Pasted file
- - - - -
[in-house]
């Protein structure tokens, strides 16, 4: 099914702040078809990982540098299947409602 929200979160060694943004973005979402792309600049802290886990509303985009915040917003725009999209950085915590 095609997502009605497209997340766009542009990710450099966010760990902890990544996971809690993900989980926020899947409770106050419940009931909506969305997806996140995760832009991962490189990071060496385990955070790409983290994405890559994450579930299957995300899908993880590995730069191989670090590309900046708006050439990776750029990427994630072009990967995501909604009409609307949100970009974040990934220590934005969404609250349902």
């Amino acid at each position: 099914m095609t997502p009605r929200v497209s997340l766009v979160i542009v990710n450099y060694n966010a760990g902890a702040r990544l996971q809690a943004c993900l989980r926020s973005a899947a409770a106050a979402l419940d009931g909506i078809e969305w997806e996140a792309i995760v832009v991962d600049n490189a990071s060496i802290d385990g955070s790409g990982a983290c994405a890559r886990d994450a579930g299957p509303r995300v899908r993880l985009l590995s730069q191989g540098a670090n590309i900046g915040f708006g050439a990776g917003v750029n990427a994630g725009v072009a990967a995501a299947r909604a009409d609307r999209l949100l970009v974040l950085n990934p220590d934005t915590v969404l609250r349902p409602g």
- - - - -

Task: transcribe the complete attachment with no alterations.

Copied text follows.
[in-house]
């Protein structure tokens, strides 16, 4: 099914702040078809990982540098299947409602 929200979160060694943004973005979402792309600049802290886990509303985009915040917003725009999209950085915590 095609997502009605497209997340766009542009990710450099966010760990902890990544996971809690993900989980926020899947409770106050419940009931909506969305997806996140995760832009991962490189990071060496385990955070790409983290994405890559994450579930299957995300899908993880590995730069191989670090590309900046708006050439990776750029990427994630072009990967995501909604009409609307949100970009974040990934220590934005969404609250349902």
């Amino acid at each position: 099914m095609t997502p009605r929200v497209s997340l766009v979160i542009v990710n450099y060694n966010a760990g902890a702040r990544l996971q809690a943004c993900l989980r926020s973005a899947a409770a106050a979402l419940d009931g909506i078809e969305w997806e996140a792309i995760v832009v991962d600049n490189a990071s060496i802290d385990g955070s790409g990982a983290c994405a890559r886990d994450a579930g299957p509303r995300v899908r993880l985009l590995s730069q191989g540098a670090n590309i900046g915040f708006g050439a990776g917003v750029n990427a994630g725009v072009a990967a995501a299947r909604a009409d609307r999209l949100l970009v974040l950085n990934p220590d934005t915590v969404l609250r349902p409602g």